Six impressive synagogues rise above the center of this former Jewish ghetto where Franz Kafka once lived and where concerts are held today.
Prague’s historic Jewish Quarter dates back to the 10th century, and is an area teeming with history. Today you can learn about Jewish customs and traditions, see where the famous author Franz Kafka often wandered and discover why the quarter wasn’t destroyed during the Nazi occupation.
Encircled by the Old Town, the Jewish Quarter began as a ghetto for pogrom refugees. After withstanding centuries of abuse, a large part of the ghetto was destroyed during the redevelopment of Prague in the early 20th century.
Nowadays, the exhibits and sights of the most significant buildings of the quarter make up the Jewish Museum. This includes the six synagogues, the Jewish Town Hall, the Old Jewish Cemetery and the Ceremonial Hall, a former mortuary.
Learn about the people that helped shape the ghetto at the various exhibits. See where the Jewish people worshipped at the six surviving synagogues. One of those, the Old New Synagogue, is the oldest active one in Europe. The Spanish Synagogue is a popular concert venue.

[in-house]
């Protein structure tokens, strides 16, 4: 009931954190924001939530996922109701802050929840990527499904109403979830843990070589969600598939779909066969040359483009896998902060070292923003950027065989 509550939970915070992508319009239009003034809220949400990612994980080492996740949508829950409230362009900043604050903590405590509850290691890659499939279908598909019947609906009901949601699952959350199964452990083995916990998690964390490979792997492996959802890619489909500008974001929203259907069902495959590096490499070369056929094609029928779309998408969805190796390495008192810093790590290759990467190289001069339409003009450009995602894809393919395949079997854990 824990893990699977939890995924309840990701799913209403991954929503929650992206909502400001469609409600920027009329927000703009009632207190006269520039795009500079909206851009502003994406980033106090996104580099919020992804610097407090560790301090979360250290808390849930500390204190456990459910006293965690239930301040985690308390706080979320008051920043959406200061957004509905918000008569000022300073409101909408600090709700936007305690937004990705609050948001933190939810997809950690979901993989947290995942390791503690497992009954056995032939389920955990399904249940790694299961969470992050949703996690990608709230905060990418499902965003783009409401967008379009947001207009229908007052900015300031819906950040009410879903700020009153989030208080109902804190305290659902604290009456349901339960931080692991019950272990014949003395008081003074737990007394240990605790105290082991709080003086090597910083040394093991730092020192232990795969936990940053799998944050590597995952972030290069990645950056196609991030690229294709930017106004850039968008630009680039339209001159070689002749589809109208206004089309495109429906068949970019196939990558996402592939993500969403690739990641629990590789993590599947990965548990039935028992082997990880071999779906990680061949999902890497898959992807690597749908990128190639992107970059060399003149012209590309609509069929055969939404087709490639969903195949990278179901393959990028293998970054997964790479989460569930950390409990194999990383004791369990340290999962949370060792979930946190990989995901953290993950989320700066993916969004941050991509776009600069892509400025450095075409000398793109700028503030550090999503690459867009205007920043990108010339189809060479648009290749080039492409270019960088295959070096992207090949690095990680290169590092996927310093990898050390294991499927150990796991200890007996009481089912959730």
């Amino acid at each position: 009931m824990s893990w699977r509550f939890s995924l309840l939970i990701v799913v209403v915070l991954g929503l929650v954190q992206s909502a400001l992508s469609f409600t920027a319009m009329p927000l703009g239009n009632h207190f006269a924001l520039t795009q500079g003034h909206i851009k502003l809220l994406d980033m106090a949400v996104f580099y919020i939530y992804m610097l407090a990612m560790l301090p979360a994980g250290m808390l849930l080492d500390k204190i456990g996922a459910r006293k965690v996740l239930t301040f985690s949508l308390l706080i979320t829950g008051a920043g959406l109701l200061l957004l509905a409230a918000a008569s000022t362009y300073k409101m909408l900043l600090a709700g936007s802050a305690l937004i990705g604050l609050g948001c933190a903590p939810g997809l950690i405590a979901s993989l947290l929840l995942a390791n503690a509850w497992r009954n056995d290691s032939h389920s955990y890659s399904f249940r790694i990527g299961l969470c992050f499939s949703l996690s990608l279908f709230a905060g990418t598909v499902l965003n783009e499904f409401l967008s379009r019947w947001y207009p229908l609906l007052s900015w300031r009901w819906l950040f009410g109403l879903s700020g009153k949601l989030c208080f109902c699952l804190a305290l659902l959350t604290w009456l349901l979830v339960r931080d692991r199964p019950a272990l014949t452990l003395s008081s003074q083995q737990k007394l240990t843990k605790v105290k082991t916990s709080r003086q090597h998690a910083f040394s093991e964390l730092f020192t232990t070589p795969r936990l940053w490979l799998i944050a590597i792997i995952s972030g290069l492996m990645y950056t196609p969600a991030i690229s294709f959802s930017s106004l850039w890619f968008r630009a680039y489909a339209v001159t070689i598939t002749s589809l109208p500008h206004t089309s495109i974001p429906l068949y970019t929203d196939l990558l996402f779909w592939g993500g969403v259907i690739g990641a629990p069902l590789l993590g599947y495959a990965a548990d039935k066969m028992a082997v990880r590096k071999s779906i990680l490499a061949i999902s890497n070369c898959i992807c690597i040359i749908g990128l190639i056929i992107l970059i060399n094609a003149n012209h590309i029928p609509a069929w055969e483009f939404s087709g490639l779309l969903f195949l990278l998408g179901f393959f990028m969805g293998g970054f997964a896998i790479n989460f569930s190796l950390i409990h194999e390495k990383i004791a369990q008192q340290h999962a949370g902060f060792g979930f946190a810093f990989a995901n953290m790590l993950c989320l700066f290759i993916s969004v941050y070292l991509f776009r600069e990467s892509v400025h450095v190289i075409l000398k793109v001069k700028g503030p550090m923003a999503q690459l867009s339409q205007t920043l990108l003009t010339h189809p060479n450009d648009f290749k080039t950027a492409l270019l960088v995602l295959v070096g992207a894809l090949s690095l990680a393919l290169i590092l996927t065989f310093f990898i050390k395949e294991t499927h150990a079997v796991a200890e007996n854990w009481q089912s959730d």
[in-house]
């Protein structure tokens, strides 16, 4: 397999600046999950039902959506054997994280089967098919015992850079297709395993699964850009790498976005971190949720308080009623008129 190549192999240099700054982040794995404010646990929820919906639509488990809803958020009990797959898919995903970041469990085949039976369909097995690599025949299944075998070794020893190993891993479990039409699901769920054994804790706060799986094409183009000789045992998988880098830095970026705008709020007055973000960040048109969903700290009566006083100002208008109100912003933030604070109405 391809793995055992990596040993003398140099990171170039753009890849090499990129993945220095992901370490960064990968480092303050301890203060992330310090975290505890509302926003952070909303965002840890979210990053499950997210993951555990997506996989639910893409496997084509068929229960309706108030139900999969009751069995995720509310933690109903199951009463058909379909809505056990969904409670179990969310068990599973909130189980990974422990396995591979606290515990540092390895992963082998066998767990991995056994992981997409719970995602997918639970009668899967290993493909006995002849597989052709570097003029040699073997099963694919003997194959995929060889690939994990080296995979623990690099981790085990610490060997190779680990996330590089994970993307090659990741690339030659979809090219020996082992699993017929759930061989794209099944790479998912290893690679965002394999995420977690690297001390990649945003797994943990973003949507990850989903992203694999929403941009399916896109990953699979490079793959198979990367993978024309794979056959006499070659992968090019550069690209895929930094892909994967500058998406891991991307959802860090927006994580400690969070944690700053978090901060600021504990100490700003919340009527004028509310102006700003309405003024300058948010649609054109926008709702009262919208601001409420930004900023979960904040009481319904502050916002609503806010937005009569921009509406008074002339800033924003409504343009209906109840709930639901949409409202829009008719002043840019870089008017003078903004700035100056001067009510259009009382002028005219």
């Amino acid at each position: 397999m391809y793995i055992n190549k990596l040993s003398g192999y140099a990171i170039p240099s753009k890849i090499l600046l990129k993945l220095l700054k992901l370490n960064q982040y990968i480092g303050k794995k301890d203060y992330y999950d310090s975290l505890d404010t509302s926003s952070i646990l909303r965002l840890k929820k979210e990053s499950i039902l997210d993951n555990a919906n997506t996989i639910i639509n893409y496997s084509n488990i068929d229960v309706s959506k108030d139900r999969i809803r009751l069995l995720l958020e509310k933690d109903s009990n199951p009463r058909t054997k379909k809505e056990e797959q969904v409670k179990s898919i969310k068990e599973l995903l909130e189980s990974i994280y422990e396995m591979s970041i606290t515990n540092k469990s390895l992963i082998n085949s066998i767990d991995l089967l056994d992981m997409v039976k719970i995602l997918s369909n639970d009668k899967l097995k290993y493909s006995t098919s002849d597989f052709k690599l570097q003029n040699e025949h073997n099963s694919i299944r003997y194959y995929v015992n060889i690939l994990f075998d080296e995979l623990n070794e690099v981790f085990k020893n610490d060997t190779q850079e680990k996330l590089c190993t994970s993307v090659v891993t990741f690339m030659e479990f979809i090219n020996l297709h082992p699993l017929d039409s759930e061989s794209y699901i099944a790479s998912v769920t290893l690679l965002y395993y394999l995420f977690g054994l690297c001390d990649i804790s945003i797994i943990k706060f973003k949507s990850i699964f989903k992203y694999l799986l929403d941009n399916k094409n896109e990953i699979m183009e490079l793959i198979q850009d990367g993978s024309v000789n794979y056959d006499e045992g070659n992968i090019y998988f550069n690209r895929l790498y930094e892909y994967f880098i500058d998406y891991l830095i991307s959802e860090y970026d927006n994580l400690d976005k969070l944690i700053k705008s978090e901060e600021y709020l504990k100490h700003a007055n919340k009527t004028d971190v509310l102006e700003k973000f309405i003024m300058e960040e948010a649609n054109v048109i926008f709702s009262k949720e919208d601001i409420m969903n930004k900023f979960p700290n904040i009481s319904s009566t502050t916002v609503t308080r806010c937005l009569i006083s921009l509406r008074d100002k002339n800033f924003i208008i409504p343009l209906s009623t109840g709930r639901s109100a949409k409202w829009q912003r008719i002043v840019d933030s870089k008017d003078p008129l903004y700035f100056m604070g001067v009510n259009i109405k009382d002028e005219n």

A visit to the Jewish Quarter is a moving experience for many people. The buildings here were spared during Nazi occupation as Adolf Hitler intended to maintain it as a “museum to an extinct race.”
The quarter is small in area and you can walk to all sites. Guides can be booked through a number of operators in the area and some tours include entry to the major attractions of the quarter. Tour guides in the Jewish Quarter come from many backgrounds and will tell their own unique stories of the Jewish people of Prague.
Reach the Jewish Quarter on foot from the Old Town or by tram and metro from other areas. The museum exhibits are closed on Saturdays and Jewish holidays and close earlier in winter.